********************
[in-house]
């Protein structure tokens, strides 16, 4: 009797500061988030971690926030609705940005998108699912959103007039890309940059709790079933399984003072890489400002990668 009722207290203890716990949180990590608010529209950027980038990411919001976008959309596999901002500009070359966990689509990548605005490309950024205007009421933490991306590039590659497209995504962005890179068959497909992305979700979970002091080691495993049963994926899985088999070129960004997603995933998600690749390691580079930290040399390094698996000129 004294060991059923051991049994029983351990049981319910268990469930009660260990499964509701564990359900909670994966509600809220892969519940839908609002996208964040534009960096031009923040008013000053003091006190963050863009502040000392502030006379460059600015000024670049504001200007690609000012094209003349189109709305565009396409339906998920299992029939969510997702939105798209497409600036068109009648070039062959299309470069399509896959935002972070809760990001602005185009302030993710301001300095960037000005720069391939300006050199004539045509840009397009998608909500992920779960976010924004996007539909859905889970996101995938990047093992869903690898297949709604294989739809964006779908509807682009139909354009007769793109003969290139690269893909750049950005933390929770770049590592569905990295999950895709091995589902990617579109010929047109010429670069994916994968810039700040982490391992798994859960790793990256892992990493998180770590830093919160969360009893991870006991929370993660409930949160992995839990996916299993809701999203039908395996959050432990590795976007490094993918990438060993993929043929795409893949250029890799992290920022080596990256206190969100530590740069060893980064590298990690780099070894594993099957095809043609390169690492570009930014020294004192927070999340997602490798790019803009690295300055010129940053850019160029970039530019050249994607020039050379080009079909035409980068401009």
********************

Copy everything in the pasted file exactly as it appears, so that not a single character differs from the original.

[in-house]
């Protein structure tokens, strides 16, 4: 009797500061988030971690926030609705940005998108699912959103007039890309940059709790079933399984003072890489400002990668 009722207290203890716990949180990590608010529209950027980038990411919001976008959309596999901002500009070359966990689509990548605005490309950024205007009421933490991306590039590659497209995504962005890179068959497909992305979700979970002091080691495993049963994926899985088999070129960004997603995933998600690749390691580079930290040399390094698996000129 004294060991059923051991049994029983351990049981319910268990469930009660260990499964509701564990359900909670994966509600809220892969519940839908609002996208964040534009960096031009923040008013000053003091006190963050863009502040000392502030006379460059600015000024670049504001200007690609000012094209003349189109709305565009396409339906998920299992029939969510997702939105798209497409600036068109009648070039062959299309470069399509896959935002972070809760990001602005185009302030993710301001300095960037000005720069391939300006050199004539045509840009397009998608909500992920779960976010924004996007539909859905889970996101995938990047093992869903690898297949709604294989739809964006779908509807682009139909354009007769793109003969290139690269893909750049950005933390929770770049590592569905990295999950895709091995589902990617579109010929047109010429670069994916994968810039700040982490391992798994859960790793990256892992990493998180770590830093919160969360009893991870006991929370993660409930949160992995839990996916299993809701999203039908395996959050432990590795976007490094993918990438060993993929043929795409893949250029890799992290920022080596990256206190969100530590740069060893980064590298990690780099070894594993099957095809043609390169690492570009930014020294004192927070999340997602490798790019803009690295300055010129940053850019160029970039530019050249994607020039050379080009079909035409980068401009």